In a bit of news from the "we really studied this?" department, researchers from Michigan Technological University have taken a gander at various social media postings in an effort to determine whether any were made by people who would have otherwise had no knowledge of the future events they described in their posts.
If that sounds about as confusing as a flux capacitor, consider the logic: If person A posted some absurdly precise information on Facebook, for example, and that data turned out to be exactly true, then it's reasoned that said person either got extremely lucky, had advance knowledge of the event, or is from a future time period.
We'll let authors Robert J. Nemiroff and Teresa Wilson explain their three big methods for using social media in an attempt to prove time travel:
"The first search covered prescient content placed on the Internet, highlighted by a comprehensive search for specific terms in tweets on Twitter. The second search examined prescient inquiries submitted to a search engine, highlighted by a comprehensive search for specific search terms submitted to a popular astronomy web site. The third search involved a request for a direct Internet communication, either by email or tweet, pre-dating to the time of the inquiry."
The researchers used the relatively unique phrases "Comet ISON" and "Pope Francis" to try and determine whether these were used in any significant capacity prior to their popularisation – which might suggest, in some way, that someone talking about "Pope Francis" in the year 2000 was a traveller from humanity's future.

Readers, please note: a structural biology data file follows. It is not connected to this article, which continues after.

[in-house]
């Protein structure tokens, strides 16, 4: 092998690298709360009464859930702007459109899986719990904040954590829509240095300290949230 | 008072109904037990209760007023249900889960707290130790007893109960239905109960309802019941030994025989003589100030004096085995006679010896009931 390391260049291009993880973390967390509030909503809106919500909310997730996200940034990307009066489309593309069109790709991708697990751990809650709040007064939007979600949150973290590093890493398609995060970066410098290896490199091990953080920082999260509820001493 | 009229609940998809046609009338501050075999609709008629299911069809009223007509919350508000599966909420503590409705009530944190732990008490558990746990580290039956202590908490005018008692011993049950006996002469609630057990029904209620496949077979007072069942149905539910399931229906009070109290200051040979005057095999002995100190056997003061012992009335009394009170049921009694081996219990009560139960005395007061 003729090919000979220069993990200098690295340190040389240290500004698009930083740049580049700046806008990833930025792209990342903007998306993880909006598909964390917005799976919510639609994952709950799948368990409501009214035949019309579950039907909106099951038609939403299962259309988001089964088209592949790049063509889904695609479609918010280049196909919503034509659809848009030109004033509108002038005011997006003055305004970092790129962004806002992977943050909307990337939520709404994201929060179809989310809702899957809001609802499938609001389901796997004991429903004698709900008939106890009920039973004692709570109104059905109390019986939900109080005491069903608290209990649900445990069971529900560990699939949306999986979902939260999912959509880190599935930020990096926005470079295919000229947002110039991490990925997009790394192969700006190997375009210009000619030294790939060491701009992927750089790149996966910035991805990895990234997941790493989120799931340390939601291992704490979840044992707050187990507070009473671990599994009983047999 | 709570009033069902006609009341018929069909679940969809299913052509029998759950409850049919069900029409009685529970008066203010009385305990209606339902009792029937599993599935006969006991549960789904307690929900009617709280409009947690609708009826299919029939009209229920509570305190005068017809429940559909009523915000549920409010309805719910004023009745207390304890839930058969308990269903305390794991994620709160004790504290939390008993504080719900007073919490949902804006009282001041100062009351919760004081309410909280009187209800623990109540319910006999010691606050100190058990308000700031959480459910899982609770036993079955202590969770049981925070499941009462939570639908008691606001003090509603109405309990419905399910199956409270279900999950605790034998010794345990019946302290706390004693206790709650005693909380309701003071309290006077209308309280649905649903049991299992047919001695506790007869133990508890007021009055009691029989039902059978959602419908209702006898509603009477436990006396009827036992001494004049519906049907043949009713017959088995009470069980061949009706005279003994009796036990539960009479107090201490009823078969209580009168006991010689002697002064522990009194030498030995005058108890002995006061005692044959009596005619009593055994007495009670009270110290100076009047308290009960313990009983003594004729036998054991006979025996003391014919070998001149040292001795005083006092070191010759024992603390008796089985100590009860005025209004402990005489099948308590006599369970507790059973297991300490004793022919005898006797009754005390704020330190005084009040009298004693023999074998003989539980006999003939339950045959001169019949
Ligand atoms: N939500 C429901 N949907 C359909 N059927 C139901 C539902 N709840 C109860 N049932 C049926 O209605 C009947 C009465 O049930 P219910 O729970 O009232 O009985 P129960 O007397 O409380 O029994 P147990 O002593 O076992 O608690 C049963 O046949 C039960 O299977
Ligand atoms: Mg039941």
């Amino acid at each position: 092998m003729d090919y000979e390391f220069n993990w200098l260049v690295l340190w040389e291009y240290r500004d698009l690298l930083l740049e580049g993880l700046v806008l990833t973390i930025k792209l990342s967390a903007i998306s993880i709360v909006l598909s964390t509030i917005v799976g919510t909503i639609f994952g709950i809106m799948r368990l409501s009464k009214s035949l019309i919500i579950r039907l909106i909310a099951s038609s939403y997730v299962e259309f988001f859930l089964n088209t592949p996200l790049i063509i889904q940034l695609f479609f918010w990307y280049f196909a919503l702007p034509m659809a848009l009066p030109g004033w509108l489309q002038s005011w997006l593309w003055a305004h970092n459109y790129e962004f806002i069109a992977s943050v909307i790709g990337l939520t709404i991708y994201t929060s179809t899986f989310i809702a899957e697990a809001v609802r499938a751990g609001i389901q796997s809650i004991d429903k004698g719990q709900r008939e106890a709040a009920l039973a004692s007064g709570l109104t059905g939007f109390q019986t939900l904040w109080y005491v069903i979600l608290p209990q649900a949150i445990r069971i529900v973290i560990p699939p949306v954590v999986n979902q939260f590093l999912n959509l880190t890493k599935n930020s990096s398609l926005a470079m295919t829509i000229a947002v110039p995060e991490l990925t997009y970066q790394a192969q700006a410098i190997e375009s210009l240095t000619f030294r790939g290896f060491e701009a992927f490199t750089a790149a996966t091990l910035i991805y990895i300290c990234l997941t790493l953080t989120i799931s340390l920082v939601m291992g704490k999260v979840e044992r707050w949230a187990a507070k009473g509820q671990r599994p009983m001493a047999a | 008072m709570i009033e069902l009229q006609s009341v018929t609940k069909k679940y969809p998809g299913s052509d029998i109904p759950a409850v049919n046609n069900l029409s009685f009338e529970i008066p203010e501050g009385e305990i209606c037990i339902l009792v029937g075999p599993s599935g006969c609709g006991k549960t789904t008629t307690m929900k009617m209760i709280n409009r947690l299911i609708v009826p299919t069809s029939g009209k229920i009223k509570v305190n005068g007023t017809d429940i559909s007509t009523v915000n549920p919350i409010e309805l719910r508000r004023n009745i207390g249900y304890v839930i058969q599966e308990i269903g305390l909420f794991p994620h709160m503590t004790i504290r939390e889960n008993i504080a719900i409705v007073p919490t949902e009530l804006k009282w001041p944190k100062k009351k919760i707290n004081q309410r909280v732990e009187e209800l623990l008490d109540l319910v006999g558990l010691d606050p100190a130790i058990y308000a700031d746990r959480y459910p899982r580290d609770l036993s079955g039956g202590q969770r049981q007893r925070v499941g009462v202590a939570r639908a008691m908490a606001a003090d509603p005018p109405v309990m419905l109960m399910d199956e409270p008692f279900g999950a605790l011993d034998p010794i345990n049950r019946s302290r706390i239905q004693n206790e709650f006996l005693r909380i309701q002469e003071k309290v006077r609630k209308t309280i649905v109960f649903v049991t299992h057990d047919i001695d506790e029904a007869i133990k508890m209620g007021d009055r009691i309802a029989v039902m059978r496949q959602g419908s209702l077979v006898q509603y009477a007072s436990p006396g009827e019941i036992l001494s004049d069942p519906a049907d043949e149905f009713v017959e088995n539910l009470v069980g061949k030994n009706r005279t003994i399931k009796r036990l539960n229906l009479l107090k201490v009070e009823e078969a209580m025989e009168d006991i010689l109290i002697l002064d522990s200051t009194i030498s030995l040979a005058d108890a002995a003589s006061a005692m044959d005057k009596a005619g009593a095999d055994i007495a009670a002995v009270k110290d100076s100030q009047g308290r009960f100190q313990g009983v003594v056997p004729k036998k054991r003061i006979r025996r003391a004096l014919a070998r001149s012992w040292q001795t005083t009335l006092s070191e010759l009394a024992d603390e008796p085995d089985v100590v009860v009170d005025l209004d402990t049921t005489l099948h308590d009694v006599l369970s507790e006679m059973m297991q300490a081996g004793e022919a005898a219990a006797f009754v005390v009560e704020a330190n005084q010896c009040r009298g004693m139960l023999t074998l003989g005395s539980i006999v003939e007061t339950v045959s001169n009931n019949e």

Unfortunately for the researchers, and those looking for evidence that time travel is real, their efforts at scanning through posts on various social networks and older Google Trends didn't turn up any conclusive results. Either their searches turned up data that was more speculative in nature (as in, "Pope Francis would be an awesome name for a Pope" versus "Pope Francis will be Esquire's best-dressed man of 2013"), or data was flagged that was, itself, erroneous or unrelated to the researchers' actual search.
"In addition to searching for prescient information that time travelers might have left archived passively on the Internet, another approach used was to make a request for time travelers to actively respond to a request for a prescient communication. The main idea was not to converse with individual time travelers, but rather to encourage a single interchange indicating that time travel has become possible in the future," reads the researchers' paper.
It, too, proved fruitless – or, at least, no time travellers from the future warped back to make use of the researchers "#ICanChangeThePast2" hashtag on Twitter. When asking future time travellers to out themselves, the researchers wanted them to make a post using said hashtag prior to the idea being conceived.
The researchers maintain that the "negative results" to their litany of tests "may indicate that time travellers from the future are not among us," but they aren't willing to rule out the possibility just yet. Perhaps, they postulate, time travellers cannot leave evidence of their journeys; maybe there's some crazy, undiscovered law of physics that makes it impossible to view evidence of time travel. The list goes on.
We like our explanation: Giant, killer robots have annihilated most of humanity in the future, and our future resistance leaders are too busy Terminating to Tweet.